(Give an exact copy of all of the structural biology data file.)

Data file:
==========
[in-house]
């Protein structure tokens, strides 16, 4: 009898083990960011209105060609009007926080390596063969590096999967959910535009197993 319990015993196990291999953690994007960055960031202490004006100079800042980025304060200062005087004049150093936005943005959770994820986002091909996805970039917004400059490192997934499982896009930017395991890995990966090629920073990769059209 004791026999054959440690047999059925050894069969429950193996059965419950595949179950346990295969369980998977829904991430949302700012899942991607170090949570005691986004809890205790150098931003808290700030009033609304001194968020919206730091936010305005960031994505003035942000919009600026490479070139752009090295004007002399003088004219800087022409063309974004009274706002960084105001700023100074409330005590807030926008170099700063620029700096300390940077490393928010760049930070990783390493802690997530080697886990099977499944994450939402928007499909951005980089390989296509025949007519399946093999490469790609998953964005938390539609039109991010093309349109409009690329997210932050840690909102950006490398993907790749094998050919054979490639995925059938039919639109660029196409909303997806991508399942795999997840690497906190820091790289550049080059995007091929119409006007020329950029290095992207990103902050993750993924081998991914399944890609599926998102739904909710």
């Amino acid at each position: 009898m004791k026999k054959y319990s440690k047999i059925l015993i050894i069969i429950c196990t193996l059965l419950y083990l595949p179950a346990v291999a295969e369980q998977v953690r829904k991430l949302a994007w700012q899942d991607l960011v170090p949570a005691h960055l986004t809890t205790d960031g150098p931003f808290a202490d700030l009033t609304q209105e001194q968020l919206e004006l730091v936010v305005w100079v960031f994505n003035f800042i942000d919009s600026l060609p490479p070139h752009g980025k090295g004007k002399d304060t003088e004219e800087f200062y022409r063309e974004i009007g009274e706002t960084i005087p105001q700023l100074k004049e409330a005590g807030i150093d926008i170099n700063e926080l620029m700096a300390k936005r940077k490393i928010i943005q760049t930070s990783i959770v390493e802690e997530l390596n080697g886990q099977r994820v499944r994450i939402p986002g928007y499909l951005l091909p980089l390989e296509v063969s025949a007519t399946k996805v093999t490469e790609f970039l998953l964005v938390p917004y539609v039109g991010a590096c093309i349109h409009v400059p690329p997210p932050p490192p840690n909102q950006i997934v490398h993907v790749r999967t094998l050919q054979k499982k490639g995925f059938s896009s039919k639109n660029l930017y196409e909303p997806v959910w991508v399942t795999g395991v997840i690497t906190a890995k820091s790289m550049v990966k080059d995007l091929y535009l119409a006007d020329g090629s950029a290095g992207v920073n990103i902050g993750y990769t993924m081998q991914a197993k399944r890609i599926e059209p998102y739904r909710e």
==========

[in-house]
């Protein structure tokens, strides 16, 4: 009898083990960011209105060609009007926080390596063969590096999967959910535009197993 319990015993196990291999953690994007960055960031202490004006100079800042980025304060200062005087004049150093936005943005959770994820986002091909996805970039917004400059490192997934499982896009930017395991890995990966090629920073990769059209 004791026999054959440690047999059925050894069969429950193996059965419950595949179950346990295969369980998977829904991430949302700012899942991607170090949570005691986004809890205790150098931003808290700030009033609304001194968020919206730091936010305005960031994505003035942000919009600026490479070139752009090295004007002399003088004219800087022409063309974004009274706002960084105001700023100074409330005590807030926008170099700063620029700096300390940077490393928010760049930070990783390493802690997530080697886990099977499944994450939402928007499909951005980089390989296509025949007519399946093999490469790609998953964005938390539609039109991010093309349109409009690329997210932050840690909102950006490398993907790749094998050919054979490639995925059938039919639109660029196409909303997806991508399942795999997840690497906190820091790289550049080059995007091929119409006007020329950029290095992207990103902050993750993924081998991914399944890609599926998102739904909710």
């Amino acid at each position: 009898m004791k026999k054959y319990s440690k047999i059925l015993i050894i069969i429950c196990t193996l059965l419950y083990l595949p179950a346990v291999a295969e369980q998977v953690r829904k991430l949302a994007w700012q899942d991607l960011v170090p949570a005691h960055l986004t809890t205790d960031g150098p931003f808290a202490d700030l009033t609304q209105e001194q968020l919206e004006l730091v936010v305005w100079v960031f994505n003035f800042i942000d919009s600026l060609p490479p070139h752009g980025k090295g004007k002399d304060t003088e004219e800087f200062y022409r063309e974004i009007g009274e706002t960084i005087p105001q700023l100074k004049e409330a005590g807030i150093d926008i170099n700063e926080l620029m700096a300390k936005r940077k490393i928010i943005q760049t930070s990783i959770v390493e802690e997530l390596n080697g886990q099977r994820v499944r994450i939402p986002g928007y499909l951005l091909p980089l390989e296509v063969s025949a007519t399946k996805v093999t490469e790609f970039l998953l964005v938390p917004y539609v039109g991010a590096c093309i349109h409009v400059p690329p997210p932050p490192p840690n909102q950006i997934v490398h993907v790749r999967t094998l050919q054979k499982k490639g995925f059938s896009s039919k639109n660029l930017y196409e909303p997806v959910w991508v399942t795999g395991v997840i690497t906190a890995k820091s790289m550049v990966k080059d995007l091929y535009l119409a006007d020329g090629s950029a290095g992207v920073n990103i902050g993750y990769t993924m081998q991914a197993k399944r890609i599926e059209p998102y739904r909710e």